You, in the corner office, listen up. Your staff is frightened. They are unnerved. Some days, they feel positively defeated. And in addition to what they do at your company, many of them are juggling new jobs as teachers, psychologists and nurses.
A memo from you providing new remote working guidelines is cold and tone deaf. And a generic, sweeping thank you simply won’t cut it. With so many unknowns about how disruptive it will ultimately be to our health and livelihood, it’s time you gave people what they need. Compassion. Encouragement. Hope. Your assistant has left for the day (and won’t be back for several months), so grab a notebook and write this down:
Forget the long-winded company-wide email. Take your smart phone or your laptop and speak to your employees. Not just the C-suite, but the entire organization. Let them see your face and hear your voice. Describe your new commute (to the dining room table, basement or –if you’re very lucky, home office). Acknowledge that from the waist down, you’re actually in your pajamas. Or how on Tuesday, you never got around to showering until 6:00pm. Do this over a 1-3 minute video message and continue to broadcast once a week.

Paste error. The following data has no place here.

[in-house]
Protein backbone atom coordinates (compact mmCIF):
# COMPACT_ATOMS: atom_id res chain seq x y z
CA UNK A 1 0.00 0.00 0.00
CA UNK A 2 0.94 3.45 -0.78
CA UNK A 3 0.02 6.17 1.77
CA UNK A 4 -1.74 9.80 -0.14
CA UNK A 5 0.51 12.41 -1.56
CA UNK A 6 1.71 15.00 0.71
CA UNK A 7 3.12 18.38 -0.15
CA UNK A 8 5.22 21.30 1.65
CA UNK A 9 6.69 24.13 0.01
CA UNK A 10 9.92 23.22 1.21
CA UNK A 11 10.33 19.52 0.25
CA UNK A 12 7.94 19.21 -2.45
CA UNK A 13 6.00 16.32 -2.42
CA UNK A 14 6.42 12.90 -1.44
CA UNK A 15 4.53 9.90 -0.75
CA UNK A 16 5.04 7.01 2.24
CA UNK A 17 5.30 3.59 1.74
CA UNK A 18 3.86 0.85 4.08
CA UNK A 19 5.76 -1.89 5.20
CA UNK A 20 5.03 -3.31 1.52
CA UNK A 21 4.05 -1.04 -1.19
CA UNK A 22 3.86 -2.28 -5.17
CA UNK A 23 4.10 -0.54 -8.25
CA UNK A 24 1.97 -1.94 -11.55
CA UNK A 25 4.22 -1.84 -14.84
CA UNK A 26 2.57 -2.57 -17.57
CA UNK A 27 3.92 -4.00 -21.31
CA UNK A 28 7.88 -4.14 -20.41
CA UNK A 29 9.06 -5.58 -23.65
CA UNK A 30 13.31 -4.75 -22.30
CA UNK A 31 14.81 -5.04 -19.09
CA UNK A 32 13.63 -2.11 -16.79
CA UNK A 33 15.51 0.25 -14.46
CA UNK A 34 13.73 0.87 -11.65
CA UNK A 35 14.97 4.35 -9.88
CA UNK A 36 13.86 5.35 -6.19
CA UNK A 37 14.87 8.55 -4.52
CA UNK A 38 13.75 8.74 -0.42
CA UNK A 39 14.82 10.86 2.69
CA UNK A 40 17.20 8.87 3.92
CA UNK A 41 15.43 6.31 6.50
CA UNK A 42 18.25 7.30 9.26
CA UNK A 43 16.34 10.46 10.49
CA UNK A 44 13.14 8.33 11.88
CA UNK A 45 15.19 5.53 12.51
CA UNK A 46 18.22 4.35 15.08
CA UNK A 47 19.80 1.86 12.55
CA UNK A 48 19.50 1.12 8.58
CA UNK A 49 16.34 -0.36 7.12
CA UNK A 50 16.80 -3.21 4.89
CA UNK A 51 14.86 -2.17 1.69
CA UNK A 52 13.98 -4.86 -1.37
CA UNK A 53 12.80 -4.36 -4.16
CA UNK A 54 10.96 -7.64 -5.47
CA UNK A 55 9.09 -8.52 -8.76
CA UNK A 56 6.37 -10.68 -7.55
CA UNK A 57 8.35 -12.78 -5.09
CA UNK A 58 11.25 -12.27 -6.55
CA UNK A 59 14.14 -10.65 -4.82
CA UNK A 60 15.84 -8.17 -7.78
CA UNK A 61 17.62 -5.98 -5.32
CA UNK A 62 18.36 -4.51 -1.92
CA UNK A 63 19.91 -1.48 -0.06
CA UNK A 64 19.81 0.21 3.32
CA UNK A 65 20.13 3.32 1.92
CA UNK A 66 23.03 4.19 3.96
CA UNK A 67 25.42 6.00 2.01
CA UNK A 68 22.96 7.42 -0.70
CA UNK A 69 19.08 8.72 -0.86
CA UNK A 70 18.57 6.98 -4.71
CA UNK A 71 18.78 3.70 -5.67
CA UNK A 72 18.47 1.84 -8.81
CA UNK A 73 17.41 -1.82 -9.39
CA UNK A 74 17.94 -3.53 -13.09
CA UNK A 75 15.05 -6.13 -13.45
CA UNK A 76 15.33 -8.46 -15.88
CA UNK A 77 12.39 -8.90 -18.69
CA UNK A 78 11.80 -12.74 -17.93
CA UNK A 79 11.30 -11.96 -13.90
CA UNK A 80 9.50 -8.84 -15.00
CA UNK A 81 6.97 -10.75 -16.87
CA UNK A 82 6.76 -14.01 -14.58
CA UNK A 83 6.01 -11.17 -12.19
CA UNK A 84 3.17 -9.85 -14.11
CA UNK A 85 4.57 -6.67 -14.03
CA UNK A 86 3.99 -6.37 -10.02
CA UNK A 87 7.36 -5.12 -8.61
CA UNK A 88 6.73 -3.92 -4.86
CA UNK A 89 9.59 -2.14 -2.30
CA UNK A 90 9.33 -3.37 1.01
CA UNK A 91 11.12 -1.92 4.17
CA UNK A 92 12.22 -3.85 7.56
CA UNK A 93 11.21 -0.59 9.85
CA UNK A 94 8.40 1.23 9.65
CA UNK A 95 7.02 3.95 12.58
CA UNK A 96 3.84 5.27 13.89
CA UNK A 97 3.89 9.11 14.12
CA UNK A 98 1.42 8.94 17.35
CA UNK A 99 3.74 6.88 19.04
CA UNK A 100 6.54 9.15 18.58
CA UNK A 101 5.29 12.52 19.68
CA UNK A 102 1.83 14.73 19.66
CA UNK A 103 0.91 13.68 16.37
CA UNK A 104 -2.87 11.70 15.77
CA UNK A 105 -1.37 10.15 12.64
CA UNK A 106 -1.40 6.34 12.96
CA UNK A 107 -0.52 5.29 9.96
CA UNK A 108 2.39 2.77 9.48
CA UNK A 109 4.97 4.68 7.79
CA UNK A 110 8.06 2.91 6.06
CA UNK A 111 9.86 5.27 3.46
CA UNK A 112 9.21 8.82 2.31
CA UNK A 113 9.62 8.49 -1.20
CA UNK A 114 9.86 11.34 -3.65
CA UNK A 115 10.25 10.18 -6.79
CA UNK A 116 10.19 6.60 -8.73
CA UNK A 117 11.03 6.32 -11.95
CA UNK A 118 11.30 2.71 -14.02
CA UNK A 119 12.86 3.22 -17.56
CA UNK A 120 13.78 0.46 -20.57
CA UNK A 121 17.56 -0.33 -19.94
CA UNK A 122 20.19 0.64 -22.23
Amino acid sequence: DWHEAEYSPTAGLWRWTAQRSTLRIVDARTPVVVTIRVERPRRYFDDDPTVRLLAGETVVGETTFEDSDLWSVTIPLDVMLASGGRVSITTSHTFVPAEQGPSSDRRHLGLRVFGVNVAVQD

Whether you’re parenting small children, moody teenagers, caring for elderly relatives, or isolating alone, the current arrangement has required all of us to adapt. Has it been stressful venturing out to procure food and cleaning supplies? Have you mastered an at-home (albeit less than ideal) workout? Is there a horrible new reality show or podcast that you find yourself addicted to? With everyone’s rituals disturbed, people are struggling to find new coping mechanisms. Tell them they are not alone.
Call out exceptional work and recognize your staff’s overall effort. Express your gratitude thoroughly, authentically and frequently.
It’s fine to acknowledge on social media something that lifted your spirits, but if that "thing" is a frivolous luxury item, do everyone a favor and keep it to yourself. And while you’re at it, encourage employees to pause and consider the tone and impact of what they post, as well.
Remind people of the resiliency of the human spirit. This isn’t our society –or our planet’s –first crisis nor will it be our last, but we will recover. Give your employees an optimistic glimpse of what your business could look like on the other side.
Like it or not, you are now a crisis manager. You cannot guarantee the health of your staff, nor can you promise the security of their positions. But you have an obligation to lead them through this storm with decisiveness and transparency. And an opportunity to do it with support and inspiration.
Julia Mayer-Janovic is the chief communications officer at CourtAvenue.